Hey, my name is Anna Boroshok and I am happy to welcome you to the community of women who dare to dream.

Today we are more than 700 women from different countries. A lot of us are based in Belgium because that's where the community of Fearless Female Founders has started. We are all different but we have similar values and ambitions:

  • We believe into our potential and strive to realise it to maximum
  • Even though we have high ambitions, we remember and preserve our female nature
  • We avoid overloading ourselves and strive to create a balanced life which we enjoy
  • We create businesses that are ethical and that are in line with our preferred life-style
  • We constantly learn in order to grow

Here is how we spend time together:


Now, a bit about me:


I was born in a dysfunctional Soviet family in the 7th largest desert in the world (Kyzylkum), in the country called Uzbekistan. My father was constantly drinking and cheating on my mum and my mum silently accepting the situation. This lasted for 30 years until my father went overboard and started cheating on my mum in front of my eyes. I was 12 years old.

In 1992, right after the collapse of the Soviet Union my mum had finally found the courage and put the suitcases of my father outside of our apartment. After that there were years of financial struggle for me and my mum. I remember I had to wear shoes with holes for 3 seasons simply because we couldn't afford buying new ones. Now I have more than 40 pairs.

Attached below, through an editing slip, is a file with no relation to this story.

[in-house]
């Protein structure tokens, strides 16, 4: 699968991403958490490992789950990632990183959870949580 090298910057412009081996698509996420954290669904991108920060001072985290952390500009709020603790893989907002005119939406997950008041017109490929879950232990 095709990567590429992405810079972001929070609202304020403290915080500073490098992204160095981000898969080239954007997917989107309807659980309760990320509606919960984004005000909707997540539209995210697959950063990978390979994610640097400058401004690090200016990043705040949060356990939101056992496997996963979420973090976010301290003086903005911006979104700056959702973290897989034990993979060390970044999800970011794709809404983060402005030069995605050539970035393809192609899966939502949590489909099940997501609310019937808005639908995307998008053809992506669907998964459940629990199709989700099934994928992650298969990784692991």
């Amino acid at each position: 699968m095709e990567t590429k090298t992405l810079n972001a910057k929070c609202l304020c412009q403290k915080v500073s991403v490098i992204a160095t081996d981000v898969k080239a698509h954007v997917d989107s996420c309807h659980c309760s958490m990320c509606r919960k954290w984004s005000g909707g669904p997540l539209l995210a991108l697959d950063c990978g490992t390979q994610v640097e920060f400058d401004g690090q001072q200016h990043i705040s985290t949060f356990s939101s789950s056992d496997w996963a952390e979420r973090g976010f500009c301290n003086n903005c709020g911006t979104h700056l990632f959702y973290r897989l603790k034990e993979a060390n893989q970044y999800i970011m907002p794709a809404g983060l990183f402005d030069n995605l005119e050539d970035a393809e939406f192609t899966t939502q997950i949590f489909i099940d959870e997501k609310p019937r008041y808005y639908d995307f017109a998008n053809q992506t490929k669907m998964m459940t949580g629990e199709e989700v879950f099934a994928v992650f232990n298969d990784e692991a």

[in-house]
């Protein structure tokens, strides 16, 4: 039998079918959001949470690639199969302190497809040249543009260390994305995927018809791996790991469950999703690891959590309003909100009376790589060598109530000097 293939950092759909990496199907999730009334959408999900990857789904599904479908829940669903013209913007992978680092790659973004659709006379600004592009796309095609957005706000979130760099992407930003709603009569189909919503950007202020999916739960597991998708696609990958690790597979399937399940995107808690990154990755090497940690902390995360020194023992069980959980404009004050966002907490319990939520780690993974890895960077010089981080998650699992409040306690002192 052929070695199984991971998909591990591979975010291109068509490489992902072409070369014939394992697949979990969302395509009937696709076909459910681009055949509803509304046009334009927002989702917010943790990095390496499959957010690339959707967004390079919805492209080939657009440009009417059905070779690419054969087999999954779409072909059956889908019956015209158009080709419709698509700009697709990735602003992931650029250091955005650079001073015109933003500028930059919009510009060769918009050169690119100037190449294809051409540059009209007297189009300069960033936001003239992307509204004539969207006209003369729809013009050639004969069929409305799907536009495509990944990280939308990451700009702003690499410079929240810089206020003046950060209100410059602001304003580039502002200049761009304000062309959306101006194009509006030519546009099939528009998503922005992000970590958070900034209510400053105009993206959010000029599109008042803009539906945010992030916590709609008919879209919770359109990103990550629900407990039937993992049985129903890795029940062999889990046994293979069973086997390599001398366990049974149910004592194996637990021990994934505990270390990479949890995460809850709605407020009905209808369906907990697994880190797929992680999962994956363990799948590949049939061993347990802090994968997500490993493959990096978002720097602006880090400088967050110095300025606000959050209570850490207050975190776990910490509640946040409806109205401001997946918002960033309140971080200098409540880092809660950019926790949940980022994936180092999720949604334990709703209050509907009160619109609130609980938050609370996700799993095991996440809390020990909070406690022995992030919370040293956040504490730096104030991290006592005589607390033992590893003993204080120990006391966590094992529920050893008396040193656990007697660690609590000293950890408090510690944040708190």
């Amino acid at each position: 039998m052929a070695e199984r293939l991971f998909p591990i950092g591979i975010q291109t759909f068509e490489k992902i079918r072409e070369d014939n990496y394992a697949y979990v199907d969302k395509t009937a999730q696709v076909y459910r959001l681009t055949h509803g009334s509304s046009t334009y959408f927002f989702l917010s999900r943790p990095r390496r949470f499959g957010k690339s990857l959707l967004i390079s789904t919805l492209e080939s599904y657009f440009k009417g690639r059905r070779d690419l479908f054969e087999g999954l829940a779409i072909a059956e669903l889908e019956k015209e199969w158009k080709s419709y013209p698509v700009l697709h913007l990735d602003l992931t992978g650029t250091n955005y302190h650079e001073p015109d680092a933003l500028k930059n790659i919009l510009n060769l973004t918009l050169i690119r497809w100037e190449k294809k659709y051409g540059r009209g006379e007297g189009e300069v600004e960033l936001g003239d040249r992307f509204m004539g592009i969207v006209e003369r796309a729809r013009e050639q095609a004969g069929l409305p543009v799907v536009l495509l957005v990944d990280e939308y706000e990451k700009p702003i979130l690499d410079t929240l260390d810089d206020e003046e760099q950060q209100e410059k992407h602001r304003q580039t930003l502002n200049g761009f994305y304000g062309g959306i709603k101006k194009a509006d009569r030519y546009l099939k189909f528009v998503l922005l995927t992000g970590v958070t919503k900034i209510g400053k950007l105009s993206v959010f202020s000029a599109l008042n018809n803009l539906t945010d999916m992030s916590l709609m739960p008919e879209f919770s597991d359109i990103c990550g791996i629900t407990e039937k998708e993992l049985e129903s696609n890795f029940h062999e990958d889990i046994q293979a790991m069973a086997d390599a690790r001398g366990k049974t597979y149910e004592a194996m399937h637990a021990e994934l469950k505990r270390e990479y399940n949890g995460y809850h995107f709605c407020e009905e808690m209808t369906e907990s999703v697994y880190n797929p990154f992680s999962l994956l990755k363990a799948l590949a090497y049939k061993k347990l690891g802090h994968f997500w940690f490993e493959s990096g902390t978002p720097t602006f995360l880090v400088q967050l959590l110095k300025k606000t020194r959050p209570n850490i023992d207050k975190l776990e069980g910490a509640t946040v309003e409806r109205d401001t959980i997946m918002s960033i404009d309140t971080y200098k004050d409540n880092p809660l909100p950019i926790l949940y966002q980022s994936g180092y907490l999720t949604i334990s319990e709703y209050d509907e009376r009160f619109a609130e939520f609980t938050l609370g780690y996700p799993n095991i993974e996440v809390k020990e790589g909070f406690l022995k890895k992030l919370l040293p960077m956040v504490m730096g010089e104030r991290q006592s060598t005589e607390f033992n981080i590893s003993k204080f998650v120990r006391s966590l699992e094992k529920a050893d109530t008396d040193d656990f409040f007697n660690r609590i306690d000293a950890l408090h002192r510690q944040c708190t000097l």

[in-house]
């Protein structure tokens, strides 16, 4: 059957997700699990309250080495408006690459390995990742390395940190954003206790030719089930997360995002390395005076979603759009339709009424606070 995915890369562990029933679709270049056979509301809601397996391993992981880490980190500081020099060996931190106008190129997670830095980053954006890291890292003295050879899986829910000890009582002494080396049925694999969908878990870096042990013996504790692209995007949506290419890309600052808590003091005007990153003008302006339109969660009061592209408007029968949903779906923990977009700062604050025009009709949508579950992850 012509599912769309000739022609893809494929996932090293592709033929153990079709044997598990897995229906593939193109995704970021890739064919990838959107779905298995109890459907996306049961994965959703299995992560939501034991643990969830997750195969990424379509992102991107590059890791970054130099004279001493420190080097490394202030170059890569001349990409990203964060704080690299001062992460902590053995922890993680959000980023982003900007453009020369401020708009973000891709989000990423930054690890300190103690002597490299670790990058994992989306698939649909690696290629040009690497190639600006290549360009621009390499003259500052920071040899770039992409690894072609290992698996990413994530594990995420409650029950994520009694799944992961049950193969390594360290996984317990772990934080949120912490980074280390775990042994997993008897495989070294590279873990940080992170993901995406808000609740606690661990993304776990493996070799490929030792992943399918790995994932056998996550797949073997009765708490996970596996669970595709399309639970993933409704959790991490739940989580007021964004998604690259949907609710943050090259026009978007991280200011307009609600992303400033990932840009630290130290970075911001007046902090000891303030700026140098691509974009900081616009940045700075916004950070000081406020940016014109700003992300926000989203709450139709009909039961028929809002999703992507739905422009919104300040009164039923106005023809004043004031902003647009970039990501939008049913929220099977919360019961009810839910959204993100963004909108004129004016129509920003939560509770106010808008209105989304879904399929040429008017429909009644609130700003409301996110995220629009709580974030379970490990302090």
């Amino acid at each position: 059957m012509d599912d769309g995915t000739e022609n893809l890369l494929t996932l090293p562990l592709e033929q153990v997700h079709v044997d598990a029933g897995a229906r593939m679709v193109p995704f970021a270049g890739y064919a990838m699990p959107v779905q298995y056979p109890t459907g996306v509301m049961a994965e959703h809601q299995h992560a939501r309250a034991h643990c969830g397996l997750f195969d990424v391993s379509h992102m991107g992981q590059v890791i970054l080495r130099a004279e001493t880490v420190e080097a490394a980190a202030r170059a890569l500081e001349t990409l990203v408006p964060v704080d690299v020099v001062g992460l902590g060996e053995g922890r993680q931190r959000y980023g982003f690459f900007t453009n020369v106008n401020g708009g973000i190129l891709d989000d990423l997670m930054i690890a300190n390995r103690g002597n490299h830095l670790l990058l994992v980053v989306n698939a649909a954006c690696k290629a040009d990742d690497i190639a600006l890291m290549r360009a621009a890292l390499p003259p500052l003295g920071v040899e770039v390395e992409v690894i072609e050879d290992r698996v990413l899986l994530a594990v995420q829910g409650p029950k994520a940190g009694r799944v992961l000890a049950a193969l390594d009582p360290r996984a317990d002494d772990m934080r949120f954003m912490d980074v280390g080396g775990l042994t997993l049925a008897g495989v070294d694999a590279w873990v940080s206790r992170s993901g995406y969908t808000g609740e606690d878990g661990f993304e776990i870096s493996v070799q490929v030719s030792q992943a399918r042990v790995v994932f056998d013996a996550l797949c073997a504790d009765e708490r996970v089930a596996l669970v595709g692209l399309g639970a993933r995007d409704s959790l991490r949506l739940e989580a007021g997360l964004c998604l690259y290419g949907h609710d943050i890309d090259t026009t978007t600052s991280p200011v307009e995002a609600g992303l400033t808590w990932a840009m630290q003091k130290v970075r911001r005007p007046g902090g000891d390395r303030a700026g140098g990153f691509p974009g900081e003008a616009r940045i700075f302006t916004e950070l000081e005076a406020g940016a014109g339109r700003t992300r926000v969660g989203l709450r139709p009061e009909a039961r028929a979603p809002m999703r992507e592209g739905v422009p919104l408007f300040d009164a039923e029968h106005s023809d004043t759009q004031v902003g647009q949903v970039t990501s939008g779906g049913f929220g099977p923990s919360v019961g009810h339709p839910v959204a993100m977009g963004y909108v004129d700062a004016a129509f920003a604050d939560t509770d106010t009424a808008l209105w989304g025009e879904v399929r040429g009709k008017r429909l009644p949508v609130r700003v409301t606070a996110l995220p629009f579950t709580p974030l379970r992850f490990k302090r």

Even though money were scarce, my mum invested every penny into my education hiring tutors to prepare me for university…..and…I failed my 1st attempt to enter a University.

Then, my mum told me, "If you fail to pass the next year, I will find you a job of a nanny in a kindergarten…ah, btw, I've been to the University of World Economy & Diplomacy in the capital of Uzbekistan. It's the best University in the country but only talented children and children of politicians get there. It is also beautiful." That's how my mum has put a seed of dream into me.

I was getting ready to another, more simple University but secretly dreaming about "the best Uni in the country". This motivated me study harder. Went the time came to apply to a University, I went to Tashkent – the capital of Uzbekistan – and on the very last minute changed my mind and submitted the documents to "the best Uni in the country". My legs were shaking, I was risking to become a nanny that year but I did take a step forward and I've never regretted it.

As you have guessed it, I have passed the exams and entered that University.


- Dare to dream, it will motivate & inspire you to work harder.

- Believe in yourself, you are your most precious resource. If you don't believe into yourself, no one will.

- Trust your guts and the Universe, they know your path better than your rational self.

- Even if you are scared, keep on working towards your dream, step-by-step.


Most of the students were going home after studies, but I was heading to internships. I don't remember who gave me this advice but it served me so well. When I was applying to the universities abroad, the good CV has helped me to get accepted to the Lancaster University MA program in Warsaw.

The only problem was…neither me nor my mum had money to cover the tuition fees and living expenses. The salary in Uzbekistan was around $60/month back then, so there was no way my mum could help me.

But I wanted to go to study abroad so badly that I applied to all the possible scholarships and I have got one which covered both the tuition and the living expenses - $3000 for a year. I was the happiest person in the world!


If you really want something, money will come.


Studies in Poland were hard. My English was on a very low level, I was struggling to write scientific papers. In the beginning I was getting very bad marks: F, D, C-. But I was gradually growing to higher marks, eventually graduating with B+.